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Houses of God

Wydawnictwo: Images Publishing
Autor: Michael J. Crosbie
Wysyłamy w ciągu 3-5 dni
192,00 zł
Oprawa: twarda, Format:  cm, Stron: 192, 2007 r., tekst: angielski

If this is architecture for the gods, the gods must be groaning. Not to say that this big, handsome paperback look at more than 40 recent faith-centered architectural projects around the U.S.--complete with full-color photographs, plans, and excellent annotations--doesn't make it amply and diversely clear that there has been a boom in America in recent years in the building of churches, synagogues, mosques, and nondenominational chapels. And certainly not to say that architects aren't finding all sorts of clever ways to update religious iconography for modern times, or combine traditional and contemporary architectural styles under one roof--be it deeply pitched, in the style of the classic country church (like the new St. James Episcopal Church in Fairhope, AL, whose heart-redwood boards, painted bone-white, evoke the region's charming Gulf Coast carpenter-Gothic style), or domed (like Skidmore Owings & Merrill's high-profile Islamic Cultural Center, the first mosque for New York City's sizable Muslim population, skewed on its site to face Mecca, as required by Muslim law, and complete with its own dramatic, postmodern minaret of square, terra-cotta-colored panels).

It's just that many of these sacred edifices aim so hard for contemporaneity or flexibility of use that they look like anything but houses of worship. Here, we have a low-slung, multivolume light brick Presbyterian church in Baltimore that looks like an Eisenhower-era public high school; there, the Metropolitan Community Church in Washington, D.C., whose enormous rainbow flag is the only thing that tips you off that this is the first American church (and not a huge gymnasium or sports arena) to have been built by a gay congregation. Certainly, no one could be serious about worship in the Gethsemane Episcopal Cathedral, in Fargo, ND, which resembles a hideous hybrid of a whitewashed grain silo and one of those garish "luxury homes"--complete with a multite of LEGO-like gables and picture windows--that you see cropping up on (sadly) tree-shorn lots in suburban subdivisions across America. Strip the interiors of most of these projects of the telltale cross, Magen David, or what have you, and the overwhelming effect seems to be that of a spanking new aitorium--all outfitted in blond wood and gray slate--appropriate for a multite of uses, but special to none. With their skyward-reaching spires and far-flying buttresses, onion-shaped domes and slender towers--even (in the case of early Protestant America) their handsome, strong-limbed austerity--houses of worship once were stunning expressions of human artistry and effort in the name of the divine. It's no wonder, then, that amidst the (at best) "tasteful" palette of present-day ordinariness that's showcased here the most spiritual of entries seem to be the quirkiest or most outrageous. To wit, the Reorganized Church of Jesus Christ of Latter Day Saints Temple in Independence, MO, with its psychedelic, illuminated spire that spirals up into the heavens like a Dairy Queen soft-serve cone; a tiny grotto-like chapel that overlooks the Pacific Ocean in Sea Ranch, CA, its rustic, weirdly curved stone flanks and shingled-wood roof rising from the land like Corbu's cathedral at Ronchamps, France (had it been scaled and styled for a Hobbit); and the San Juan Bautista Mission, which was built on a shoestring bget by a group of parishioners, professionals, and residents of the mostly poor Latin American neighborhood in Miami in which it sits like a little jewel from old Havana. Inside, the cherubim that are depicted on a lovely ceiling fresco easily could be all of the many-hued children of 21st-century Miami, so matter-of-factly does the image assume, and attain, contemporaneity. It's one of the few instances in this nonetheless substantive, stylish, and engaging book in which the creativity, expressiveness, and sense of wonderment that the gods gave us in the first place haven't been sacrificed to the blandly mortal demands of modernity.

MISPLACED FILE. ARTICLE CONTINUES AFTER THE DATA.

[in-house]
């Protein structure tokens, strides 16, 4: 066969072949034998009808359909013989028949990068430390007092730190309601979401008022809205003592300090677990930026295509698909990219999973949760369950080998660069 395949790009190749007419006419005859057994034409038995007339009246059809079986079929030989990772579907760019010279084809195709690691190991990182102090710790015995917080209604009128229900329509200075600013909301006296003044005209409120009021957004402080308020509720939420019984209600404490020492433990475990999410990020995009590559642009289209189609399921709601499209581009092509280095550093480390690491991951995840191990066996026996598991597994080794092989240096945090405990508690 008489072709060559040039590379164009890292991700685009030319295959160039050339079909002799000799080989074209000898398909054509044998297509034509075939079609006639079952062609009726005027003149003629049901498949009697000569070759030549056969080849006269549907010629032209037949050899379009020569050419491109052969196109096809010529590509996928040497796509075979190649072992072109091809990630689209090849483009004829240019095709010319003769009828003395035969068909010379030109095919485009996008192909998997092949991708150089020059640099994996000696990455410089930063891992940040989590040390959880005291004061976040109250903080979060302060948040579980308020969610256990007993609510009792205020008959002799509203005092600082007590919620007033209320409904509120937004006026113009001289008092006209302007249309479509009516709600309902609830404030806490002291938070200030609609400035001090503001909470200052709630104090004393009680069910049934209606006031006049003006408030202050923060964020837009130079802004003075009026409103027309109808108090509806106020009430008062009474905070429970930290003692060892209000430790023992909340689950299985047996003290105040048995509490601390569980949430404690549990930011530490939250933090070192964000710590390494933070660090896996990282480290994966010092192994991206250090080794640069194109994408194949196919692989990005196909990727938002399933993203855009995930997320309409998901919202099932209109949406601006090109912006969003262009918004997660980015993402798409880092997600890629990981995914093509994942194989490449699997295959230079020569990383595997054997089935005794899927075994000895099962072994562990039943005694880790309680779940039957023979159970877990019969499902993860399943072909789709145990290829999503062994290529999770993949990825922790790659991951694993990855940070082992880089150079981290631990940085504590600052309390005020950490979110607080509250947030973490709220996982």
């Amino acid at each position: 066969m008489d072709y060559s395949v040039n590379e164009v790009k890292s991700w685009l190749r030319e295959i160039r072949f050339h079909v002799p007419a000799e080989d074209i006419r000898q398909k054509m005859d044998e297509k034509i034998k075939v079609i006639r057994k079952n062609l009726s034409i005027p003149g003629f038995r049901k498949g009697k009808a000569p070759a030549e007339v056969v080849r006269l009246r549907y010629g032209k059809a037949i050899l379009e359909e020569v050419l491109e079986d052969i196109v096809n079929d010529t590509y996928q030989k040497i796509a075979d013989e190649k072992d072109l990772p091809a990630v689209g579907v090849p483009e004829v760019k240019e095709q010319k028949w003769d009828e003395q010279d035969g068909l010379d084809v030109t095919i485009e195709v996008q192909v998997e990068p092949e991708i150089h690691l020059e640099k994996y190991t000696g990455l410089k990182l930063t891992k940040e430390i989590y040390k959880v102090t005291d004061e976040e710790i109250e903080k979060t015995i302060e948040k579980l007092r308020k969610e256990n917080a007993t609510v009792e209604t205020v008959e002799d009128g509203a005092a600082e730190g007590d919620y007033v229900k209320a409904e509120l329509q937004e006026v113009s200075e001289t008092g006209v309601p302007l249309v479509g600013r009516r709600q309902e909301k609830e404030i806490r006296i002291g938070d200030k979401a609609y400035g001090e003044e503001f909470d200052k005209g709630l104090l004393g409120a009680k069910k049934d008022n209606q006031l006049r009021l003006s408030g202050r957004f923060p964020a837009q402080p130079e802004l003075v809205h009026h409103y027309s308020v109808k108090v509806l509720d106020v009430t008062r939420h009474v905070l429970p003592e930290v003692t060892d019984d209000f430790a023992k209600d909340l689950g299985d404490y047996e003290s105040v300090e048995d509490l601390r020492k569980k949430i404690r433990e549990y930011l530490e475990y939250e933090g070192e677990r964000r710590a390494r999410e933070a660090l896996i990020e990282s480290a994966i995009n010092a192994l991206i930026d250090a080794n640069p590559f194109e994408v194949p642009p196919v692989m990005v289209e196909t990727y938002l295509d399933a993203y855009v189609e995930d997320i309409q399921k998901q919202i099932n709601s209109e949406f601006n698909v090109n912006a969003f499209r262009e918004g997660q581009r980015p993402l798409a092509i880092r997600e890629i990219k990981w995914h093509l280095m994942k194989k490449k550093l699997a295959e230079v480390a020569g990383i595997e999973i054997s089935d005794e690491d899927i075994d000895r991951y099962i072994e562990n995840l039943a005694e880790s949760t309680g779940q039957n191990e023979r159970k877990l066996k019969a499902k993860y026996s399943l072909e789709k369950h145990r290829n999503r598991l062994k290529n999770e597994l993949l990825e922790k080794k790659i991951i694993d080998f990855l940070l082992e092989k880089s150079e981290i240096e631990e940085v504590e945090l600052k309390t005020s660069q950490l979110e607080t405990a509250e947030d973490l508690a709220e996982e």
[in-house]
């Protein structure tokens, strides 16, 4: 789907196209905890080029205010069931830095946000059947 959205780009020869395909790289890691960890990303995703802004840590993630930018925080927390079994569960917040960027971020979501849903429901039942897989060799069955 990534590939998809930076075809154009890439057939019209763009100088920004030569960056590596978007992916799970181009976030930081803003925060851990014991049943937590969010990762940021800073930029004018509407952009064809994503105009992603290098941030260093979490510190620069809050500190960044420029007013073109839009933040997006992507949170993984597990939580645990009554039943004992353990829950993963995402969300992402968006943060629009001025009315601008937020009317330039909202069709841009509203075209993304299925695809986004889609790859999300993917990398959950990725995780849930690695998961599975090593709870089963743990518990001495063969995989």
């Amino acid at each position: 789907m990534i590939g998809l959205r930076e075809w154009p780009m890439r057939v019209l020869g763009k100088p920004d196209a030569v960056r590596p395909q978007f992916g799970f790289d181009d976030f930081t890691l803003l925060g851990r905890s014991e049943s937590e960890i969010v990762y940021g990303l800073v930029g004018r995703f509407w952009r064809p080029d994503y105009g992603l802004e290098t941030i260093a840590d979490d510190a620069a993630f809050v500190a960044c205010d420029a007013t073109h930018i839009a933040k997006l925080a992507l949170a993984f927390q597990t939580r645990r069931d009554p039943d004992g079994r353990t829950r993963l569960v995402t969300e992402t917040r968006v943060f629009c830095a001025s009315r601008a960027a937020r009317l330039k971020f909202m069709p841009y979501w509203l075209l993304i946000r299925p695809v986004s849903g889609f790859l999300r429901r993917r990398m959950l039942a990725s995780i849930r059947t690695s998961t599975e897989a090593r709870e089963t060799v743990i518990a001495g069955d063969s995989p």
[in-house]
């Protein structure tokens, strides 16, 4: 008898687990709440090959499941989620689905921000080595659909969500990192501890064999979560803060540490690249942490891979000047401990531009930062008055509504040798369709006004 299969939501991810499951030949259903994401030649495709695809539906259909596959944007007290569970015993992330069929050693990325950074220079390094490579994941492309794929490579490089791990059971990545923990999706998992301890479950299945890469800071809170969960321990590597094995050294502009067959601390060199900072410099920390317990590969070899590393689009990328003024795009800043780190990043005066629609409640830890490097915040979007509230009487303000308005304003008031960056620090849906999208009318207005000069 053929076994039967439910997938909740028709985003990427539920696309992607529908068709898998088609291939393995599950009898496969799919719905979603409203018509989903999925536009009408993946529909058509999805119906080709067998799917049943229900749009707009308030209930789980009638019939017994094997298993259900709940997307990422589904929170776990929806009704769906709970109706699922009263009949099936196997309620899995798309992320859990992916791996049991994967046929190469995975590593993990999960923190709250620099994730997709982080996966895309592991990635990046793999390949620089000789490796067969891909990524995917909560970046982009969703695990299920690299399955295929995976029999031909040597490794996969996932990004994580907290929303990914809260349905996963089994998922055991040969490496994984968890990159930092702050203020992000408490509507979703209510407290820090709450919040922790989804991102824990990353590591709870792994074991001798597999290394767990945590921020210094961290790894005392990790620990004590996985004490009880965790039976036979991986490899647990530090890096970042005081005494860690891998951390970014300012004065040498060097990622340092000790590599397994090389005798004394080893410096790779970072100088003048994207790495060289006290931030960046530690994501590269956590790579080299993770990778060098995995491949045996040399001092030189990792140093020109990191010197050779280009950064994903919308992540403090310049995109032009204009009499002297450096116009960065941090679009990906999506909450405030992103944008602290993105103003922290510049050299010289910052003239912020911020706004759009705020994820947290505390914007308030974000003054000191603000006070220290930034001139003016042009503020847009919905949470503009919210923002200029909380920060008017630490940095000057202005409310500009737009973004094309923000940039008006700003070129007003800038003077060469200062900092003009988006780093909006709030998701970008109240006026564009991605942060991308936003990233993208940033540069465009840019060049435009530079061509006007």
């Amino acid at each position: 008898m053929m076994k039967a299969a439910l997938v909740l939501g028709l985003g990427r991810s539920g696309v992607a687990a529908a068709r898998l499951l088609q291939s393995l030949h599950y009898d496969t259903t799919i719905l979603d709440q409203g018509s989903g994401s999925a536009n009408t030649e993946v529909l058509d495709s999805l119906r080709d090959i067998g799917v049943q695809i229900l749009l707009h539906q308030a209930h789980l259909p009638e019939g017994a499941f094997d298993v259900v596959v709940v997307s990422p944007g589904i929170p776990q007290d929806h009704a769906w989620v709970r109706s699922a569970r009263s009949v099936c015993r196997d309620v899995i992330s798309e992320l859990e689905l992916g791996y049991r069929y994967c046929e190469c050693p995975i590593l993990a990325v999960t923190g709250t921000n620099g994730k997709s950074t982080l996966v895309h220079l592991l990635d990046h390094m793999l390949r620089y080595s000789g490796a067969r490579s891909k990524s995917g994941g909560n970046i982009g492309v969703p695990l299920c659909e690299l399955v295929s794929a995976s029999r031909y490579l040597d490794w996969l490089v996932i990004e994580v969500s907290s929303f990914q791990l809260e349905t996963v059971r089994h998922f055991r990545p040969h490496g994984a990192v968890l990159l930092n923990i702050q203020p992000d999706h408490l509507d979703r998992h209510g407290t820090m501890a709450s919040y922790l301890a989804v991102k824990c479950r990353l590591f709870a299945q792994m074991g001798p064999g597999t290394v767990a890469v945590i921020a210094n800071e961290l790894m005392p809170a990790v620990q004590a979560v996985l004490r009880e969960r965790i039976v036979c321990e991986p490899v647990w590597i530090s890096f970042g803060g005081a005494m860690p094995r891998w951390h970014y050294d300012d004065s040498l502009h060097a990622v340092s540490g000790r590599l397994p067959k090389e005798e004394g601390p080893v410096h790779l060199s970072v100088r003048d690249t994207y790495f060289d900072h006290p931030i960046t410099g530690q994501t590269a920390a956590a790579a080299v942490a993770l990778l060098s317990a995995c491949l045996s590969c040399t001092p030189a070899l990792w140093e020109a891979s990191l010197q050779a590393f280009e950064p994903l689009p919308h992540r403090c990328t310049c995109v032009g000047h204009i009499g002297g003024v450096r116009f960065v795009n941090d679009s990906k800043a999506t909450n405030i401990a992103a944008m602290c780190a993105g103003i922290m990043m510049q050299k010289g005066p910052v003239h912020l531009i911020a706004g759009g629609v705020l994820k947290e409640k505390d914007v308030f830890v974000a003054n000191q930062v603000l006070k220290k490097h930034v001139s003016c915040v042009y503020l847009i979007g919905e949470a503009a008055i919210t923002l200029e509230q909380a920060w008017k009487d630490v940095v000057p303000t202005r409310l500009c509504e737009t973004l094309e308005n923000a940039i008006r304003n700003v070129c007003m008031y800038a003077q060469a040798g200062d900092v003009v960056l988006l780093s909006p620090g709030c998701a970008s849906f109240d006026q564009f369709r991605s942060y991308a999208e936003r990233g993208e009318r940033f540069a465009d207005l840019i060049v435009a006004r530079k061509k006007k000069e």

--Timothy Murphy --This text refers to an out of print or unavailable edition of this title.  Advocates of aesthetic restraint in the service of God will find much to attack in this compendium of 43 highly adorned 20th-century North American houses of worship. Crosbie (architecture, Roger Williams Univ.) exercises able aesthetic and ecumenical jgment in his sensitive presentation of recent neo-baroque religious structures, which range from well-known national edifices to small abbeys. Each project and congregation is briefly introduced, followed by pages of photographs (exterior, interior, and ornamental details), site and floor plans, and elevations. Texts are descriptive and strive to capture how the architecture imparts and reinforces spiritual values and aspirations. Construction and renovation dates are often lacking, and some photos suffer from too much contrast. Nevertheless, this is an effective overview of affluent and awe-inspiring contemporary religious architecture. Most suitable for architecture collections but also for large public libraries.